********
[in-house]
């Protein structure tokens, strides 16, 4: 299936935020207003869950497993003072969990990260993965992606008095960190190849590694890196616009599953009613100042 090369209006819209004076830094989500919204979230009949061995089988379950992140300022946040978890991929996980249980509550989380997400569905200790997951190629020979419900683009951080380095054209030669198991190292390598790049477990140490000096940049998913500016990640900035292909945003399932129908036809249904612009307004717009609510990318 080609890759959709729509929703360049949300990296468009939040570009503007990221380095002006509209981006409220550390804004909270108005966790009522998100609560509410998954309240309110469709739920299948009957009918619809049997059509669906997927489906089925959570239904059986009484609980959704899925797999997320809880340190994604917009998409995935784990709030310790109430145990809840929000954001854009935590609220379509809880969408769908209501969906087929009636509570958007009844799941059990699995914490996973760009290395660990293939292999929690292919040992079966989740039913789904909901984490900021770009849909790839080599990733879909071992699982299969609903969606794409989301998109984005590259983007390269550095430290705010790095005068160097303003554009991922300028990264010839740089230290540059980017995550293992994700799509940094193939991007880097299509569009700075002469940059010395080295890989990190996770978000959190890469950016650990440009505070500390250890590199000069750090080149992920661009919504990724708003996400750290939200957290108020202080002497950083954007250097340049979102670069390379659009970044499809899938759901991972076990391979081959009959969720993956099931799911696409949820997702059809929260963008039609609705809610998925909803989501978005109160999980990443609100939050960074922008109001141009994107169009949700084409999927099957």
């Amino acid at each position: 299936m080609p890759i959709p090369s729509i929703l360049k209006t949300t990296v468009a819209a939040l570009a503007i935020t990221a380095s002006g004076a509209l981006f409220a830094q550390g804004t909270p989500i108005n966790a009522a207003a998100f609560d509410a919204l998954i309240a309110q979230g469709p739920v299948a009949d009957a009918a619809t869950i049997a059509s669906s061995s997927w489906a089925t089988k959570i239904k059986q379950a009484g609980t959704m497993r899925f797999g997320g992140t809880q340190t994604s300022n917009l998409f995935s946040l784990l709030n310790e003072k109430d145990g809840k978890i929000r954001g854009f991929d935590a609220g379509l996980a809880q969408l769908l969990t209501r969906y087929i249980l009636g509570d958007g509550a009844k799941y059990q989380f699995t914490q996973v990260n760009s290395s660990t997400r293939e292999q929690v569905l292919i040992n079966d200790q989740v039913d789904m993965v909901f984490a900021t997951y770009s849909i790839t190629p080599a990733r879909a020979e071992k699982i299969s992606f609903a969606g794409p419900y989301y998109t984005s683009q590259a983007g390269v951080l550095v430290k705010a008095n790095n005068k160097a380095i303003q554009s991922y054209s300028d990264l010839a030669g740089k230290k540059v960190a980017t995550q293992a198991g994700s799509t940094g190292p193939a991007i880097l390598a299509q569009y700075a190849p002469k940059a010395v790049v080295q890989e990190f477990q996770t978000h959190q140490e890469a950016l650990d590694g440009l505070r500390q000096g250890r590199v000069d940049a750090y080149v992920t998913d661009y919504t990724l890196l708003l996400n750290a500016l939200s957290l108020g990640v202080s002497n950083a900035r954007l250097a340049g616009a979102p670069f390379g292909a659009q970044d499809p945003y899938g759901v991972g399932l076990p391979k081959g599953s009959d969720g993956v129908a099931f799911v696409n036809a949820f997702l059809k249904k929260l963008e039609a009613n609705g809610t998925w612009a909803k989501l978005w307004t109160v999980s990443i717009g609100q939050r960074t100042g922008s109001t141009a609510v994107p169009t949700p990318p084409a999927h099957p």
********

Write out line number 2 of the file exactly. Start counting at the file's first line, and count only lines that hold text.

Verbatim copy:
């Protein structure tokens, strides 16, 4: 299936935020207003869950497993003072969990990260993965992606008095960190190849590694890196616009599953009613100042 090369209006819209004076830094989500919204979230009949061995089988379950992140300022946040978890991929996980249980509550989380997400569905200790997951190629020979419900683009951080380095054209030669198991190292390598790049477990140490000096940049998913500016990640900035292909945003399932129908036809249904612009307004717009609510990318 080609890759959709729509929703360049949300990296468009939040570009503007990221380095002006509209981006409220550390804004909270108005966790009522998100609560509410998954309240309110469709739920299948009957009918619809049997059509669906997927489906089925959570239904059986009484609980959704899925797999997320809880340190994604917009998409995935784990709030310790109430145990809840929000954001854009935590609220379509809880969408769908209501969906087929009636509570958007009844799941059990699995914490996973760009290395660990293939292999929690292919040992079966989740039913789904909901984490900021770009849909790839080599990733879909071992699982299969609903969606794409989301998109984005590259983007390269550095430290705010790095005068160097303003554009991922300028990264010839740089230290540059980017995550293992994700799509940094193939991007880097299509569009700075002469940059010395080295890989990190996770978000959190890469950016650990440009505070500390250890590199000069750090080149992920661009919504990724708003996400750290939200957290108020202080002497950083954007250097340049979102670069390379659009970044499809899938759901991972076990391979081959009959969720993956099931799911696409949820997702059809929260963008039609609705809610998925909803989501978005109160999980990443609100939050960074922008109001141009994107169009949700084409999927099957």